Howard County prosecutor Michael D. Rexroad has something to look forward to every time he steps into court for another trial -- the cheerful countenance of bailiff Ambrose D. Cross, the county's oldest employee.
"He treats everybody with courtesy. I have never seen him without a smile on his face or a a nice word for someone," Rexroad said.
The bailiff who turned 80 earlier this month recently and hopes to stay on the job until he reaches the century mark.
"I like this job as good as any I have been on," said the white-haired and moustachioed Cross.
The Ellicott City native has been a fixture in the county courthouse for nearly two decades.
Asked about his chances ofstaying on the job another 20 years, he flashed an index finger in the air, saying: "It all depends on The Man upstairs. He has treated me real good."
For now, he said, his health is fine. "I feel like amillion dollars," Cross said, flashing a dance step.
His only hindrance is "this old right leg," which causes him to walk stiff-leggedat times.
"It's rheumatism," Cross explained. "I'll be all right.I rub it once in a while. There's got to be something wrong with a person -- and better a bad leg than a bad heart.
"When I get to thepoint of being out of my mind or just drag along, I will ask Him to take me," he said. "Hopefully, He will take me before I get to that point."
Cross' popularity in the courthouse, where his job is to see to the needs of the jury and keep order in the courtroom, is evidenced by the reaction of courthouse friends when he was attacked several years ago and had his badge stolen.
"The shock and revulsion of everyone around the courthouse that one of our own had been attacked is unlike anything I have ever seen," Rexroad said.
Cross enjoys the camaraderie.
"The people keep me going," he said. "I stayed outof work for six weeks once and it drove me nuts. Seeing people smileis what keeps me alive."
Cross grew up in Ellicott City, in a home along what used to be called "Hell Time Pike" but now is known as Old Columbia Pike. He began work early, starting at age 12 as a butlerfor a well-to-do Ellicott City family.
But most of his work life was spent in the Main Street post office in Ellicott City. There, he worked in maintenance and as a substitute mailman for 43 years. He retired in 1975.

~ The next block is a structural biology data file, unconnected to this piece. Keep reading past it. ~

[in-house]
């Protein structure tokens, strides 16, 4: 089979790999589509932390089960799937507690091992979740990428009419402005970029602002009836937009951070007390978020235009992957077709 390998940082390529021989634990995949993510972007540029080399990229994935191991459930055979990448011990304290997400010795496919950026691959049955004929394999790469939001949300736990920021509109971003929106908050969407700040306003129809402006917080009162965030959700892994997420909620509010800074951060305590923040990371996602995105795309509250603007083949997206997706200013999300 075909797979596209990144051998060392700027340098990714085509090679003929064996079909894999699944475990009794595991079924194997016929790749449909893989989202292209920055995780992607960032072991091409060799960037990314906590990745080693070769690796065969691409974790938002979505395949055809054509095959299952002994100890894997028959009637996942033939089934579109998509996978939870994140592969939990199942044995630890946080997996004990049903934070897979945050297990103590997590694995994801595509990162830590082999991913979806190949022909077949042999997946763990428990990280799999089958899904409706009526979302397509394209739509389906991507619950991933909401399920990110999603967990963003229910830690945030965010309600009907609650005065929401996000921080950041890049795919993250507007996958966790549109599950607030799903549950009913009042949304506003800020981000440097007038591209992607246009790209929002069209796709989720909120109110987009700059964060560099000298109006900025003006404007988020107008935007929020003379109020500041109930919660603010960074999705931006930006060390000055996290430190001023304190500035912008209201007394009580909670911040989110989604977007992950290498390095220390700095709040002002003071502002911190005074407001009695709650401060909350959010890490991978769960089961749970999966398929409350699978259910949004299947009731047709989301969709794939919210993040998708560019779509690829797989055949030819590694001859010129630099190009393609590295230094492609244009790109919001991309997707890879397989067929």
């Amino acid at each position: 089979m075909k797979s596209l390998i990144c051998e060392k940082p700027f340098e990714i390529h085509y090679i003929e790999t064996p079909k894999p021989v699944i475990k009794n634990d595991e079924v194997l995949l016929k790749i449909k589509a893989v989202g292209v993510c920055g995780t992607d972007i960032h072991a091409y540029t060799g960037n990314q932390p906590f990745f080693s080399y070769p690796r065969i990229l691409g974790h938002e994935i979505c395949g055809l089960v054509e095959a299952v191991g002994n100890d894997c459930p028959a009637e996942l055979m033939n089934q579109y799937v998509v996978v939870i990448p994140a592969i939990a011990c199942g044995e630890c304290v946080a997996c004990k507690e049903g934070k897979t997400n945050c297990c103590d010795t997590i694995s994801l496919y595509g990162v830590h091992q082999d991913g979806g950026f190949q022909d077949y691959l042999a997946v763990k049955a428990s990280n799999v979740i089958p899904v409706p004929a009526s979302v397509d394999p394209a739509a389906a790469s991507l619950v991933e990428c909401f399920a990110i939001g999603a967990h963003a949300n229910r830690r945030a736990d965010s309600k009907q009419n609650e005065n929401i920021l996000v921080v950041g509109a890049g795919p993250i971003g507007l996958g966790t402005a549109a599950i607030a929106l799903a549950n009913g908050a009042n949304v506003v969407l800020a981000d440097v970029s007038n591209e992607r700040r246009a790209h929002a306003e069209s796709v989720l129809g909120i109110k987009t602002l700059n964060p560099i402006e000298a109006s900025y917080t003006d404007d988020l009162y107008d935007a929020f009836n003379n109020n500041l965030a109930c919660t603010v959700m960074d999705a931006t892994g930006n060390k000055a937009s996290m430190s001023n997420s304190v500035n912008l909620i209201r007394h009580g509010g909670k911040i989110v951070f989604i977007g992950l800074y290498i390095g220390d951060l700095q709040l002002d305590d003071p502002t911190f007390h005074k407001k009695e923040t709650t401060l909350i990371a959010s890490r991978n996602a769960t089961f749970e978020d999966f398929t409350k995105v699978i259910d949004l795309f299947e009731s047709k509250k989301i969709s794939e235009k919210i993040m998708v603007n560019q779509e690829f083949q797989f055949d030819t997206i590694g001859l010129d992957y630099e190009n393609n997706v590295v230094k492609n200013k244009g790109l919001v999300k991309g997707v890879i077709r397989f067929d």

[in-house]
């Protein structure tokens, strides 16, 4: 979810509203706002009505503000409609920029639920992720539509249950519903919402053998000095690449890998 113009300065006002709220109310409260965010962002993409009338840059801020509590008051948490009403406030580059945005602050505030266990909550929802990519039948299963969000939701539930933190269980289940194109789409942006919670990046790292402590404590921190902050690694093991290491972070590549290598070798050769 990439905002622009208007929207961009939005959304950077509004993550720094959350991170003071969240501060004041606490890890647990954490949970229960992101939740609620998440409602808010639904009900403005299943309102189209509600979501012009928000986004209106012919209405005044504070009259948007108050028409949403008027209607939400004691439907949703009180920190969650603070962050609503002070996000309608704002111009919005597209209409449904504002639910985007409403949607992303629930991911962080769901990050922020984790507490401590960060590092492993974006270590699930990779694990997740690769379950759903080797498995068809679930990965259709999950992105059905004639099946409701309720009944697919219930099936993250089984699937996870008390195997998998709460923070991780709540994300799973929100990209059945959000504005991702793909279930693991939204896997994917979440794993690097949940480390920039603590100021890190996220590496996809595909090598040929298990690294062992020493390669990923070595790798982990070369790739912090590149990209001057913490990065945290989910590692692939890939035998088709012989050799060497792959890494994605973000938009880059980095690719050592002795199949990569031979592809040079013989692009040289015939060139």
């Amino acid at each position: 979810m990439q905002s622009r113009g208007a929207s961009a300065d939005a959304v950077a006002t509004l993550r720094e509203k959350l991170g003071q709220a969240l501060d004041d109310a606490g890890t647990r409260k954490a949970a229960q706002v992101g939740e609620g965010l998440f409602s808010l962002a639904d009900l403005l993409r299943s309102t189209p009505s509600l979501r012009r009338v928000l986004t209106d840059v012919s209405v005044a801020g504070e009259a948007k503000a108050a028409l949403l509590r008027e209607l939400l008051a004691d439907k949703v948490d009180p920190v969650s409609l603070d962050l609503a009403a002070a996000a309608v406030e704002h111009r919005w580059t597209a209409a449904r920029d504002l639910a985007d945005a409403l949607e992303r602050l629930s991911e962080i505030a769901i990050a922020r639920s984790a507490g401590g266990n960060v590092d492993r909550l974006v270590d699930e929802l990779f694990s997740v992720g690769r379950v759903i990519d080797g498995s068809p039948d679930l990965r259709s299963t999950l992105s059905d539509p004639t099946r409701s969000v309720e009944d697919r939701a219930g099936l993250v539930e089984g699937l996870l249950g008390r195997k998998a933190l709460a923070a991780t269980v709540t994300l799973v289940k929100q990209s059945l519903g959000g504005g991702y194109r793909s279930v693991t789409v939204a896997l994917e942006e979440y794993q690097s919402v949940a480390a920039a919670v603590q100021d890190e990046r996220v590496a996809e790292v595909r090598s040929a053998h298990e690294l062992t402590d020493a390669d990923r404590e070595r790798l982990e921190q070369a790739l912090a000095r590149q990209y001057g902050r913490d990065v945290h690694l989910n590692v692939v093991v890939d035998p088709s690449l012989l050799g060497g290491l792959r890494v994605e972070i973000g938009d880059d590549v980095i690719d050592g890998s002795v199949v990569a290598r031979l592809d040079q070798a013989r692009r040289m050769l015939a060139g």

He also worked briefly as a sheriff's deputy duringthe '70s. He still wears the khaki shirt and brown trousers with a stripe that were his uniform in those days.
During World War II, Cross was a sergeant in the Army Quartermaster Corps, where he saw combat during the Battle of the Bulge and was a driver in the Red Ball Express that equipped Gen. George Patton's tanks with ammunition and fuel.
While Cross relishes his work, overseeing the needs of jurors is not without its dull moments.
"Most of the cases that are boring tend to be civil in nature," he said. "The criminal cases keep you up to par. . . . I don't have any pity for criminals, but sometimes they elicit my sympathy."
The saddest cases, he said, involve juvenile offenders: "I feel sorry for them that they have started out wrong and no one has corrected them before they got in real trouble."
Retired Judge James Macgill got Cross a job as bailiff in 1976 and taught him the different aspects of the role, which included a "hear ye, hear ye" chant to announce the arrival of the judge.
In the early days on the job, Cross said he used to shout out a front window toannounce that court was in session. Now, he said, Circuit Court clerks make the announcement more sedately in the courtroom when the judge takes the bench.
The only time he got himself in trouble was in the late '70s, when he modified the "hear ye" chant. Instead, he hollered: "Here Comes da Judge," a refrain popularized by comedian Flip Wilson.
He was summoned back to judge's chambers, where Macgill reminded him that "he did not teach me to do that. Yes, I slipped up that day."